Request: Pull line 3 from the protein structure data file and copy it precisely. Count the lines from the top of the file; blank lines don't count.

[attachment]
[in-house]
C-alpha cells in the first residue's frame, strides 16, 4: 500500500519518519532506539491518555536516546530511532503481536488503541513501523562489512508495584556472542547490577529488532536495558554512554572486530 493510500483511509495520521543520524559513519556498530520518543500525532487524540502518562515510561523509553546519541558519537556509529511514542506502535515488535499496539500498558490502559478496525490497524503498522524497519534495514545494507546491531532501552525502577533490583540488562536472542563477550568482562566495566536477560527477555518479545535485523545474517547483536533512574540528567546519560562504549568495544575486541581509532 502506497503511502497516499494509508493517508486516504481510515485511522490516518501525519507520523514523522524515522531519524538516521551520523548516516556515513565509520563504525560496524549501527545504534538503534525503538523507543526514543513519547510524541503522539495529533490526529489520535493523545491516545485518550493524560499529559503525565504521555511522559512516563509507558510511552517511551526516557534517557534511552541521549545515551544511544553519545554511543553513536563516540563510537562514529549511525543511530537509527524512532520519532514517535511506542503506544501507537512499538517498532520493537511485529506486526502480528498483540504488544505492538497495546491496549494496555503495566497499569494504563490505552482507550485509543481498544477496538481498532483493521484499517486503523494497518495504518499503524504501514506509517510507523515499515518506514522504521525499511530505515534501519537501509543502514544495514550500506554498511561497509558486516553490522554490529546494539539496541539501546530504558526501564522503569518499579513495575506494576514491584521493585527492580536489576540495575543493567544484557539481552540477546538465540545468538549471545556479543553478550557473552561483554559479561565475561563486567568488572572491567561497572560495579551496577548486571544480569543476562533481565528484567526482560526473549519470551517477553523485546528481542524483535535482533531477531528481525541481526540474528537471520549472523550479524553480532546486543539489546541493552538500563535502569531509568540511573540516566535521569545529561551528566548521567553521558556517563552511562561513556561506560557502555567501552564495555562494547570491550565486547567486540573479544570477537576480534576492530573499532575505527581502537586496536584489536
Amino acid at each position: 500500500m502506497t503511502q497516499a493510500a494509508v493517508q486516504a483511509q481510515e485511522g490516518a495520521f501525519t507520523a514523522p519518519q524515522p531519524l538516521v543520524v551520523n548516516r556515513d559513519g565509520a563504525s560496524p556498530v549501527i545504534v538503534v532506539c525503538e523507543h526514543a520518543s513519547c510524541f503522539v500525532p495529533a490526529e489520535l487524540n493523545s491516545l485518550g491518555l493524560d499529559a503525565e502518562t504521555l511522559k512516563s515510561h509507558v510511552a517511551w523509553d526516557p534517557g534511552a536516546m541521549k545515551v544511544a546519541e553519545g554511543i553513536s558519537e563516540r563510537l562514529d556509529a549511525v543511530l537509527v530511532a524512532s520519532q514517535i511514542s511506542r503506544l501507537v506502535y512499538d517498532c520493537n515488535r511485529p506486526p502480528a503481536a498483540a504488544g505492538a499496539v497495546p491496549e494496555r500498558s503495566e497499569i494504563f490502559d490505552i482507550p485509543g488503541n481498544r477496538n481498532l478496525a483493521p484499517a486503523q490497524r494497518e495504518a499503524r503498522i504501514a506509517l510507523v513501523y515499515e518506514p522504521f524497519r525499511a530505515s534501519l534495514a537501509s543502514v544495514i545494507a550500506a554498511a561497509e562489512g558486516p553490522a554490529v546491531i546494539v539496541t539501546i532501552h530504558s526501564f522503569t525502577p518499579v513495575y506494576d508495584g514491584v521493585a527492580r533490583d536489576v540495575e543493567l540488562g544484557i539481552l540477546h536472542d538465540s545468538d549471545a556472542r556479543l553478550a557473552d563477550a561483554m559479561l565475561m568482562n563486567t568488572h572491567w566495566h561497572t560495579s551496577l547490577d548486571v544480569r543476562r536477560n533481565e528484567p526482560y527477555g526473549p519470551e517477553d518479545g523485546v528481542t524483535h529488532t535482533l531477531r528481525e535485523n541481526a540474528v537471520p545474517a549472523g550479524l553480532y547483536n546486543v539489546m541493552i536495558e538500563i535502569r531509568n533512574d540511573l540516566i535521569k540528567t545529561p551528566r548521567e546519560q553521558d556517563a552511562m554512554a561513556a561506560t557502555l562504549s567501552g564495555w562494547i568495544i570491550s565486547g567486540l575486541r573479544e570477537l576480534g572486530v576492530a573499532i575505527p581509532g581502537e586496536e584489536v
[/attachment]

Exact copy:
Amino acid at each position: 500500500m502506497t503511502q497516499a493510500a494509508v493517508q486516504a483511509q481510515e485511522g490516518a495520521f501525519t507520523a514523522p519518519q524515522p531519524l538516521v543520524v551520523n548516516r556515513d559513519g565509520a563504525s560496524p556498530v549501527i545504534v538503534v532506539c525503538e523507543h526514543a520518543s513519547c510524541f503522539v500525532p495529533a490526529e489520535l487524540n493523545s491516545l485518550g491518555l493524560d499529559a503525565e502518562t504521555l511522559k512516563s515510561h509507558v510511552a517511551w523509553d526516557p534517557g534511552a536516546m541521549k545515551v544511544a546519541e553519545g554511543i553513536s558519537e563516540r563510537l562514529d556509529a549511525v543511530l537509527v530511532a524512532s520519532q514517535i511514542s511506542r503506544l501507537v506502535y512499538d517498532c520493537n515488535r511485529p506486526p502480528a503481536a498483540a504488544g505492538a499496539v497495546p491496549e494496555r500498558s503495566e497499569i494504563f490502559d490505552i482507550p485509543g488503541n481498544r477496538n481498532l478496525a483493521p484499517a486503523q490497524r494497518e495504518a499503524r503498522i504501514a506509517l510507523v513501523y515499515e518506514p522504521f524497519r525499511a530505515s534501519l534495514a537501509s543502514v544495514i545494507a550500506a554498511a561497509e562489512g558486516p553490522a554490529v546491531i546494539v539496541t539501546i532501552h530504558s526501564f522503569t525502577p518499579v513495575y506494576d508495584g514491584v521493585a527492580r533490583d536489576v540495575e543493567l540488562g544484557i539481552l540477546h536472542d538465540s545468538d549471545a556472542r556479543l553478550a557473552d563477550a561483554m559479561l565475561m568482562n563486567t568488572h572491567w566495566h561497572t560495579s551496577l547490577d548486571v544480569r543476562r536477560n533481565e528484567p526482560y527477555g526473549p519470551e517477553d518479545g523485546v528481542t524483535h529488532t535482533l531477531r528481525e535485523n541481526a540474528v537471520p545474517a549472523g550479524l553480532y547483536n546486543v539489546m541493552i536495558e538500563i535502569r531509568n533512574d540511573l540516566i535521569k540528567t545529561p551528566r548521567e546519560q553521558d556517563a552511562m554512554a561513556a561506560t557502555l562504549s567501552g564495555w562494547i568495544i570491550s565486547g567486540l575486541r573479544e570477537l576480534g572486530v576492530a573499532i575505527p581509532g581502537e586496536e584489536v